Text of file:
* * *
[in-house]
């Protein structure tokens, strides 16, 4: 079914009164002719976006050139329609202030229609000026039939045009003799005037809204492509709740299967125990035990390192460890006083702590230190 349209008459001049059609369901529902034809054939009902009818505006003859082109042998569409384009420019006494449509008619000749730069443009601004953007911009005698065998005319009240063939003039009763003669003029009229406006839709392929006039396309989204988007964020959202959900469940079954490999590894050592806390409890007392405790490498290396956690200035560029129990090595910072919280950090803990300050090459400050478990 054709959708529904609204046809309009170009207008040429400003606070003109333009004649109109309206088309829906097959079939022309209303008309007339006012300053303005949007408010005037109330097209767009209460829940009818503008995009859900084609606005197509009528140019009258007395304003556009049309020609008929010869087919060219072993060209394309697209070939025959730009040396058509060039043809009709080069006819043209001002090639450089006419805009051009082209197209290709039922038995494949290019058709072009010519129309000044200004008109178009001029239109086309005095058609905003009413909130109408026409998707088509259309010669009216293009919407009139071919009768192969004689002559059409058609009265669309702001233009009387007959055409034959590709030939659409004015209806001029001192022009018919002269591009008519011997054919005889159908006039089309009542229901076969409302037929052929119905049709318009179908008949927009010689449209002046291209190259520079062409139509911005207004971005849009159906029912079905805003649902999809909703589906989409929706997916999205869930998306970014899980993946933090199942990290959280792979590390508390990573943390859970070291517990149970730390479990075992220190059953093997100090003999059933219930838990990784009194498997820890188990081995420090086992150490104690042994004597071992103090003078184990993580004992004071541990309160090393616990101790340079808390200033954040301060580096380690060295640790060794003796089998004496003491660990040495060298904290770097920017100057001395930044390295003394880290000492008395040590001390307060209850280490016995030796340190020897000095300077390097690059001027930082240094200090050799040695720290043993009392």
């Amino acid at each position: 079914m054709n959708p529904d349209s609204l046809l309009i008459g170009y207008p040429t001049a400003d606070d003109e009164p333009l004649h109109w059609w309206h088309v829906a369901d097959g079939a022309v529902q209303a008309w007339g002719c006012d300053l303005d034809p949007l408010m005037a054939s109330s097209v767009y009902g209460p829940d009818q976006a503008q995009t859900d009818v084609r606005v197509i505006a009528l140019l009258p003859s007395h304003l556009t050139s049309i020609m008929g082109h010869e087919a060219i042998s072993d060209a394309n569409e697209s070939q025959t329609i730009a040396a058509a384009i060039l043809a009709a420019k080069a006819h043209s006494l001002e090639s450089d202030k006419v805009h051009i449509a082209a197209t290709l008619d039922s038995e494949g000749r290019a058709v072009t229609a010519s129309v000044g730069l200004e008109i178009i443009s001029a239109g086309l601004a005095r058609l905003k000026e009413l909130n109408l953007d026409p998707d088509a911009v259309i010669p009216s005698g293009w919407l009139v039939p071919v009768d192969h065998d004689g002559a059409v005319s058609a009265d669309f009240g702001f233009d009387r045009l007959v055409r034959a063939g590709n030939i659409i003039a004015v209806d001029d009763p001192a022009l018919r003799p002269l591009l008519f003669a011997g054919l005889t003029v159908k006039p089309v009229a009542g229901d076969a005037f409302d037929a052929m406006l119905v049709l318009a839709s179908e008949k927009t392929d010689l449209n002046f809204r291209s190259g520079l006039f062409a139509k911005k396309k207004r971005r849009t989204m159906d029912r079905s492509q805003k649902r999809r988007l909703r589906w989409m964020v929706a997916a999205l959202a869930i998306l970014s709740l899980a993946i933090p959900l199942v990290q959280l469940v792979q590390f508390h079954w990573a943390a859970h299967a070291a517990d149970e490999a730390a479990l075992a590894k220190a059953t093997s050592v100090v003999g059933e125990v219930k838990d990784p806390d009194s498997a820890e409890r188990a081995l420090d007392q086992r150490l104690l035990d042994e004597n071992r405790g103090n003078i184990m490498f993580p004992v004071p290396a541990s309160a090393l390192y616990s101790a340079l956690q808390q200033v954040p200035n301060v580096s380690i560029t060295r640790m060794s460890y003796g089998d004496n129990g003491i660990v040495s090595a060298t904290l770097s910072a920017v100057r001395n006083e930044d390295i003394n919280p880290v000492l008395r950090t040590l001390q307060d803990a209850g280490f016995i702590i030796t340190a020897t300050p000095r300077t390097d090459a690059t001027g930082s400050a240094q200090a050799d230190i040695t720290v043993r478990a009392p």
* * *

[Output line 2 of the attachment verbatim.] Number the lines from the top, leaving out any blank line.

């Protein structure tokens, strides 16, 4: 079914009164002719976006050139329609202030229609000026039939045009003799005037809204492509709740299967125990035990390192460890006083702590230190 349209008459001049059609369901529902034809054939009902009818505006003859082109042998569409384009420019006494449509008619000749730069443009601004953007911009005698065998005319009240063939003039009763003669003029009229406006839709392929006039396309989204988007964020959202959900469940079954490999590894050592806390409890007392405790490498290396956690200035560029129990090595910072919280950090803990300050090459400050478990 054709959708529904609204046809309009170009207008040429400003606070003109333009004649109109309206088309829906097959079939022309209303008309007339006012300053303005949007408010005037109330097209767009209460829940009818503008995009859900084609606005197509009528140019009258007395304003556009049309020609008929010869087919060219072993060209394309697209070939025959730009040396058509060039043809009709080069006819043209001002090639450089006419805009051009082209197209290709039922038995494949290019058709072009010519129309000044200004008109178009001029239109086309005095058609905003009413909130109408026409998707088509259309010669009216293009919407009139071919009768192969004689002559059409058609009265669309702001233009009387007959055409034959590709030939659409004015209806001029001192022009018919002269591009008519011997054919005889159908006039089309009542229901076969409302037929052929119905049709318009179908008949927009010689449209002046291209190259520079062409139509911005207004971005849009159906029912079905805003649902999809909703589906989409929706997916999205869930998306970014899980993946933090199942990290959280792979590390508390990573943390859970070291517990149970730390479990075992220190059953093997100090003999059933219930838990990784009194498997820890188990081995420090086992150490104690042994004597071992103090003078184990993580004992004071541990309160090393616990101790340079808390200033954040301060580096380690060295640790060794003796089998004496003491660990040495060298904290770097920017100057001395930044390295003394880290000492008395040590001390307060209850280490016995030796340190020897000095300077390097690059001027930082240094200090050799040695720290043993009392």